Chicken & Red Pepper Fettucini

I've always loved a good fettucini with white clam sauce, but I've never been able to find clams here in Peten, so decided the other day to make a similar dish with chicken and sweet red peppers.

Chicken and Red Pepper Fettucini


2 tbs. butter
1 large garlic clove ; minced
1 tsp. salt
1 cup freshly grated parmesan cheese
1/2 pint cream
2 chicken breasts
1 8oz. pkg. fettucini
1 sweet red bell pepper ; chopped
1 small onion ; chopped


Cook noodles as directed on package.
Heat a small amount of olive oil in a skillet and add the chopped onions and sweet pepper. Saute until vegies are wilting.

Slice chicken into small strips, and add to pan. Continue to saute until chicken is cooked through. Set aside.

For sauce, melt butter, add garlic clove, then add cream and parmesan. Blend well and cook till thickened.

Add chicken mixture to sauce.

Mix fettucini well with the chicken sauce mixture, top with a few chopped leaves of cilantro, and serve:


Superb!! We both completely cleaned our plates.

Fettucine Alfredo on Foodista


Multi-Grain Cereal with Yogurt and Jungle Honey

One of the foods that I have missed a lot since living here in the jungle is a good whole grain cereal to eat for breakfast. Since the closest thing I can find in the local stores is oatmeal or cream of wheat, I decided long ago that the only way to solve this lack was to figure out how to make it myself.

I began a few years ago looking and asking about the grains and seeds that are available in the market.

Over the years I tried various blends and ways of cooking, but it wasn't until recently, when I bought a Crock Pot, that I finally hit on a blend of grains and seeds and a procedure that would produce an excellent Multi-Grain Cereal.

Multi-Grain Cereal with Yogurt and Jungle Honey


Wheat Berries
Brown Rice
Flax Seeds
Corn Meal
Sesame Seeds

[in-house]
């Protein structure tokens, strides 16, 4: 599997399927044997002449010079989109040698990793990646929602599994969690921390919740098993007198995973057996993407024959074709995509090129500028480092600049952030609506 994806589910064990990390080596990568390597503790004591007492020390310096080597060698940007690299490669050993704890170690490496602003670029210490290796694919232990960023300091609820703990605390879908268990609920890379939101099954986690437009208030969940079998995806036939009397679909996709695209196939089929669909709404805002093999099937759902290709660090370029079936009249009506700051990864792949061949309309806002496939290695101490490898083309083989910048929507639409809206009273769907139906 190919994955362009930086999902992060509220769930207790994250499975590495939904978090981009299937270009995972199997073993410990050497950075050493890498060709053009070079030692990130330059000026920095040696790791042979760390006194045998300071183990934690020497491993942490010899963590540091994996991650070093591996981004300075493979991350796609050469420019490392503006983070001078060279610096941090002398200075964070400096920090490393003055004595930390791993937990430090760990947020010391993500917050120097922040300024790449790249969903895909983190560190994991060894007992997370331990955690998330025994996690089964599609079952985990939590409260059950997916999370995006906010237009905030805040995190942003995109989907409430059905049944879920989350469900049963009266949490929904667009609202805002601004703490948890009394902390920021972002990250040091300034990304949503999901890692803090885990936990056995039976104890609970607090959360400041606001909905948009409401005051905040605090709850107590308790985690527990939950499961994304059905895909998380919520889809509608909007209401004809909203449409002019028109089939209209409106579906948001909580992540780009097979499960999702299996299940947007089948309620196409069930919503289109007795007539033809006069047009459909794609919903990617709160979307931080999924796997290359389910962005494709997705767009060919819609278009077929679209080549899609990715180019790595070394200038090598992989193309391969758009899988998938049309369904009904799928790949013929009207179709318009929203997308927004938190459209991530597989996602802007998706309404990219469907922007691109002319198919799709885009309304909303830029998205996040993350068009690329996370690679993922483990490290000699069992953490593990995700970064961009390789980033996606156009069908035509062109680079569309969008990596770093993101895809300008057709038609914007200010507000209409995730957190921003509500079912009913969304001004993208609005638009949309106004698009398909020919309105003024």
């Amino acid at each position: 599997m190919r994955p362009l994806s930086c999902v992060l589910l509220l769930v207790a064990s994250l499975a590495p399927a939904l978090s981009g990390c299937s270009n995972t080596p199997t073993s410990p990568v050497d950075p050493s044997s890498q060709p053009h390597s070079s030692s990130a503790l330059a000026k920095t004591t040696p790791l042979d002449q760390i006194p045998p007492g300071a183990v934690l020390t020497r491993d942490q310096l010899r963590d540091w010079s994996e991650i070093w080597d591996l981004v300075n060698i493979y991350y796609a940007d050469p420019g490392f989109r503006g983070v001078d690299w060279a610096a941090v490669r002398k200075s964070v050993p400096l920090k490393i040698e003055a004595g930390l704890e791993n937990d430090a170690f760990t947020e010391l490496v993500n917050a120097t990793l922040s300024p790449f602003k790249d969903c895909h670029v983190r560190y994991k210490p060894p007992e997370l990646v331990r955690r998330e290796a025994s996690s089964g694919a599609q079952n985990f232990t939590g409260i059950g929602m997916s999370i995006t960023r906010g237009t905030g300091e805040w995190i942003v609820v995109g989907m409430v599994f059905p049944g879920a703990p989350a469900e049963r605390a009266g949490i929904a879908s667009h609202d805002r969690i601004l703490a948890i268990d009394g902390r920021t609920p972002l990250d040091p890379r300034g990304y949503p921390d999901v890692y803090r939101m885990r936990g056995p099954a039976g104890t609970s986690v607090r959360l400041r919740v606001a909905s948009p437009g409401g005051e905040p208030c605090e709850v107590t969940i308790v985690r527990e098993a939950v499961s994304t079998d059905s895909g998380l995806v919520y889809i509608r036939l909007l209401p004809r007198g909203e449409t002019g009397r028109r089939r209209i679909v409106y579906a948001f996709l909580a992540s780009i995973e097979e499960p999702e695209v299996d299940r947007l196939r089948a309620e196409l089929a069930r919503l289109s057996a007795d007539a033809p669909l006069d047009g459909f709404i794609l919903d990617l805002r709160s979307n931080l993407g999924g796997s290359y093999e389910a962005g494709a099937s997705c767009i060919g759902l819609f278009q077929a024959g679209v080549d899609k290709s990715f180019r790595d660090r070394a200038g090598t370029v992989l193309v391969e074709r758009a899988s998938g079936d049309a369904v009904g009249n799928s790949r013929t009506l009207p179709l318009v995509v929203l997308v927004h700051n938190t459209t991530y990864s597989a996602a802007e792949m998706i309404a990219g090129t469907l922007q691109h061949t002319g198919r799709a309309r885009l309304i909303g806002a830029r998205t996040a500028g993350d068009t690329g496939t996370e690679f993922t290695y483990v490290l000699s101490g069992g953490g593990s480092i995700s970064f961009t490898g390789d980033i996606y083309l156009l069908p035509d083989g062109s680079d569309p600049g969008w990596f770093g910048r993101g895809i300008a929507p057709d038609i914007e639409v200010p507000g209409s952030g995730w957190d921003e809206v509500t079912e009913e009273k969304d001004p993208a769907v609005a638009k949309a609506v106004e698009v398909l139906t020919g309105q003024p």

Almond slices

N.B. Start this at night to have cereal ready for breakfast in the morning.

1. Put a handful of wheat berries and a handful of barley in a grinder / blender of some sort and blend for a couple of minutes. It is not necessary to grind them up completely ... I do it mostly to crack the hard grains up a bit so they cook easier.

2. Pour cracked grains into a 2 cup measure and start adding handfuls of the other grains one by one, finishing off with a good spoonful of cinnamon. I also happened to have this big bag of Nopal and Linaza that a volunteer left here recently, so I've been throwing in a couple of big spoonfuls of that for additional health and flavor benefits.

3. Pour the 2-cup measure of grains into a Crockpot. Add 4 cups of boiling water and stir.

4. DO NOT turn on the crockpot. Put the cover on and leave it soaking for the night. I leave the almonds and the raisins close by to have them handy in the morning.

5. At 4 a.m.(or 3 hours before you want to eat the cereal), add a handful or two of the almond slices and the raisins along with 2 more cups of boiling water. Turn Crock Pot to high and leave for 3 hours.

6. Spoon into bowl and top with a generous dollop of home made yogurt and a strong drizzle of raw jungle honey.


I have made it several times now and usually eat it several mornings per week for breakfast. I love it. I find it has a satisfying chewy whole-grainy kind of texture ... a bit of crunch from the almonds and seeds with a nice burst of sweet with the raisins. With a topping of creamy home made yogurt and hearty jungle honey, you can't find a more healthy breakfast.


New Kitchen Toys 2

I have wanted one of these Immersion Blenders for ages. It looks so much easier to use than a blender, especially since you can take the blender to the food, rather than putting the food in the blender. I finally found the excuse to buy an Immersion Blender when I began learning soap making and discovered that this type of appliance is highly recommended for the small sized batches that I am working with. The biggest advantage is that you can do the blending in the main mixing bowl and you don't need to pour everything, batch by batch, into a normal blender. Finding an Immersion Blender here in the jungle, even with our new Walmart, was a bit of a challenge.

There were not a lot of different makes or models in Santa Elena to choose from ... as a matter of fact, we went to store after store asking for one ... miming the use of it for each salesman who gave us a totally blank look when we asked for an "immersion blender". I finally lucked out at the last possible store. After going through our usual mimed routine, the salesman's face lit up and he ran to find us the only one they had in stock! Fortunately, it is just what I need ... it is perfect!